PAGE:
The War Next Door: Society and Conflict in Ukraine and Russia

Event time: 
Friday, February 18, 2022 - 9:00am to 10:30am
Online () See map
Event description: 

Angelina Kariakina, journalist, Co-Founder of the Public Interest Journalism Lab, Ukraine
Paweł Pieniążek, journalist, Poland; Poynter Fellow of Yale University in 2015
Dr. Timothy Frye, Marshall D. Shulman Professor of Post-Soviet Foreign Policy, Columbia University
Yevhenii Monastyrskyi, MA Candidate in European & Russian Studies, European Studies Graduate Fellow at the MacMillan Center, Yale University
Please Register to Attend on Zoom:
For four months, a record number of Russian troops – over 100,000 – have been stationed on the Ukrainian border. Western intelligence and Ukrainian media are constantly harping on the threat of invasion. As a result of the crisis, Russian and US Presidents Vladimir Putin and Joe Biden met for the first time on December 7, 2021. In January, the US, Russia, NATO, and the OSCE held unprecedented talks a month later. They addressed Ukraine’s and Europe’s security. After three rounds of talks, Russian representatives declared the talks inconclusive and resorted to threats; the US, on the other hand, viewed the talks more optimistically and stated that the ball was now in Russia’s court, though they did not rule out the possibility that Russia was preparing an attack on Ukraine.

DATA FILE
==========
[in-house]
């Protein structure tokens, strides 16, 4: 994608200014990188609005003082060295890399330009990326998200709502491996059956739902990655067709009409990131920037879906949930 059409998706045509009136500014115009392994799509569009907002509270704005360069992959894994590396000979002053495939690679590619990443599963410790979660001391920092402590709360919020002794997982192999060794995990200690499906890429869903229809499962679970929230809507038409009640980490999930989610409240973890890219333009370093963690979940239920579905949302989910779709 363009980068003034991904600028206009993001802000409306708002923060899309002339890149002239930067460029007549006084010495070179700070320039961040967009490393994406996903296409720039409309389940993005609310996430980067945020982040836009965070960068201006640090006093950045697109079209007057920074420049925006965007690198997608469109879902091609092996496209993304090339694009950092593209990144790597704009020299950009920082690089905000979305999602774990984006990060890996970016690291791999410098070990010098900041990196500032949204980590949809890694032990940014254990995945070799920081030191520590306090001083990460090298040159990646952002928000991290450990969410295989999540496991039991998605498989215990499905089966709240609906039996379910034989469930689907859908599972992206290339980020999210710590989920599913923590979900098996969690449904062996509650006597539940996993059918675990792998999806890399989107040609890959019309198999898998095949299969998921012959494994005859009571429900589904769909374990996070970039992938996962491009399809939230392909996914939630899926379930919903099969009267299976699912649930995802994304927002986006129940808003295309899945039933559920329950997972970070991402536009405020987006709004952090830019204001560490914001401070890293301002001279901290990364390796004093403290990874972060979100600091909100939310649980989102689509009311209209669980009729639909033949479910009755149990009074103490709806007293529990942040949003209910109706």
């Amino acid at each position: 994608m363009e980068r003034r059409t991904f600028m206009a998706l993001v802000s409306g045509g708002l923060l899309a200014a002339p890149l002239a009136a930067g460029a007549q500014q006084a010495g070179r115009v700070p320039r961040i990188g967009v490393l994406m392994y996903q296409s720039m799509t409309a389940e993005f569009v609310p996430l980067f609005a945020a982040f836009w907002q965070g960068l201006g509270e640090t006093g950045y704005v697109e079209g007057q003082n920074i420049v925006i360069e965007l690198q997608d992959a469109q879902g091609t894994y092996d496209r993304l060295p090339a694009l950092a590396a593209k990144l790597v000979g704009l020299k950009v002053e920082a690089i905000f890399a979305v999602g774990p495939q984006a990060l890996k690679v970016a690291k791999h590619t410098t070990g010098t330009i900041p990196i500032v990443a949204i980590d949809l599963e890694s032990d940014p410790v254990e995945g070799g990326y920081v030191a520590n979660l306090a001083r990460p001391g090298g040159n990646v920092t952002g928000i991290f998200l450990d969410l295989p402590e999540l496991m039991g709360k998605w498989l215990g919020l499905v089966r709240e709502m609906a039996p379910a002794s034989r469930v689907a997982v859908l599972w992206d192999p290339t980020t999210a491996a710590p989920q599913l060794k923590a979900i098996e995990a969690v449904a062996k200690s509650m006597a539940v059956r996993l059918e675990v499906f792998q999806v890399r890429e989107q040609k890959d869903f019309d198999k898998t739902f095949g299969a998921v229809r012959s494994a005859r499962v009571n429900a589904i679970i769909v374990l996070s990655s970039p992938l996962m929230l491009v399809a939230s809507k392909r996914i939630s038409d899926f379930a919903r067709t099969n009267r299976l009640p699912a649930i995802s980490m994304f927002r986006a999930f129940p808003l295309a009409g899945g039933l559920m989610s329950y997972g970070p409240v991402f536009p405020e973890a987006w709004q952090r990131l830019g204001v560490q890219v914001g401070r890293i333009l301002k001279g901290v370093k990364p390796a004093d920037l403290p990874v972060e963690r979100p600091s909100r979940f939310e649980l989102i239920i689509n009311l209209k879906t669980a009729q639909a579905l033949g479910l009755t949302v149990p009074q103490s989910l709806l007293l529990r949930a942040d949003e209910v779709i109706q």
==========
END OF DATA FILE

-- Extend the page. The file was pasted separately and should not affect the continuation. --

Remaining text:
Tensions on the Ukraine-Russia border continue to grow, and it is becoming increasingly common to believe that forecasting the logic of a possible Russian invasion of Ukrainian territory is simply impossible. Ukraine, which has been at war with Russia-backed separatists in the Donbass since 2014 and has lost more than 14,000 people, is frozen in anticipation of an invasion. Russia’s motivations, the methods by which it is attempting to catalyze a full-scale war, as well as the question of how the Ukrainian and Russian populations would react to a potential outbreak of hostilities, remain unknown.